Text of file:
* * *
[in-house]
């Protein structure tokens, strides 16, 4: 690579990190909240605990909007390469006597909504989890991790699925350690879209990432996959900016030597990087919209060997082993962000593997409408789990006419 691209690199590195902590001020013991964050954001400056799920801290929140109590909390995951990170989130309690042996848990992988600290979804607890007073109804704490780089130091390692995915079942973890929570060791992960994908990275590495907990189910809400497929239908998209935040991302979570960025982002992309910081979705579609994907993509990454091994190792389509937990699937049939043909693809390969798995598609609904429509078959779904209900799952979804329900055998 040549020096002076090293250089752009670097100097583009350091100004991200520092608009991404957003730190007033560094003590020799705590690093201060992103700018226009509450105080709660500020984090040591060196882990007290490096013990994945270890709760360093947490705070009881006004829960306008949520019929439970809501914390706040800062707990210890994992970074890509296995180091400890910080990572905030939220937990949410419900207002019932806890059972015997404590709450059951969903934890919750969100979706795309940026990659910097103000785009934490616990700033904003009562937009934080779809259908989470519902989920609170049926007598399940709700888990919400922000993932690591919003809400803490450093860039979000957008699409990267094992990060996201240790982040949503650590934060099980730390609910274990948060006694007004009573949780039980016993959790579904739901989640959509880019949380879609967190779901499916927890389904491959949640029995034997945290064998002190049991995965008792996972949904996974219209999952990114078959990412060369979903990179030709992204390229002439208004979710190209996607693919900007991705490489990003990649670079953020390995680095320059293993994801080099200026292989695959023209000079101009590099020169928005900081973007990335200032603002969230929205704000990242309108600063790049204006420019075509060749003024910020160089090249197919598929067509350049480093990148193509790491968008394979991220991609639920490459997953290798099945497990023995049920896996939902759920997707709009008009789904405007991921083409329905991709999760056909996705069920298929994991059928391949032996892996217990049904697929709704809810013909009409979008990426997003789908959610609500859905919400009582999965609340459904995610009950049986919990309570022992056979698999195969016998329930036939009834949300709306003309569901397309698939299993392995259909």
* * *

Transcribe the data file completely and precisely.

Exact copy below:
[in-house]
């Protein structure tokens, strides 16, 4: 690579990190909240605990909007390469006597909504989890991790699925350690879209990432996959900016030597990087919209060997082993962000593997409408789990006419 691209690199590195902590001020013991964050954001400056799920801290929140109590909390995951990170989130309690042996848990992988600290979804607890007073109804704490780089130091390692995915079942973890929570060791992960994908990275590495907990189910809400497929239908998209935040991302979570960025982002992309910081979705579609994907993509990454091994190792389509937990699937049939043909693809390969798995598609609904429509078959779904209900799952979804329900055998 040549020096002076090293250089752009670097100097583009350091100004991200520092608009991404957003730190007033560094003590020799705590690093201060992103700018226009509450105080709660500020984090040591060196882990007290490096013990994945270890709760360093947490705070009881006004829960306008949520019929439970809501914390706040800062707990210890994992970074890509296995180091400890910080990572905030939220937990949410419900207002019932806890059972015997404590709450059951969903934890919750969100979706795309940026990659910097103000785009934490616990700033904003009562937009934080779809259908989470519902989920609170049926007598399940709700888990919400922000993932690591919003809400803490450093860039979000957008699409990267094992990060996201240790982040949503650590934060099980730390609910274990948060006694007004009573949780039980016993959790579904739901989640959509880019949380879609967190779901499916927890389904491959949640029995034997945290064998002190049991995965008792996972949904996974219209999952990114078959990412060369979903990179030709992204390229002439208004979710190209996607693919900007991705490489990003990649670079953020390995680095320059293993994801080099200026292989695959023209000079101009590099020169928005900081973007990335200032603002969230929205704000990242309108600063790049204006420019075509060749003024910020160089090249197919598929067509350049480093990148193509790491968008394979991220991609639920490459997953290798099945497990023995049920896996939902759920997707709009008009789904405007991921083409329905991709999760056909996705069920298929994991059928391949032996892996217990049904697929709704809810013909009409979008990426997003789908959610609500859905919400009582999965609340459904995610009950049986919990309570022992056979698999195969016998329930036939009834949300709306003309569901397309698939299993392995259909």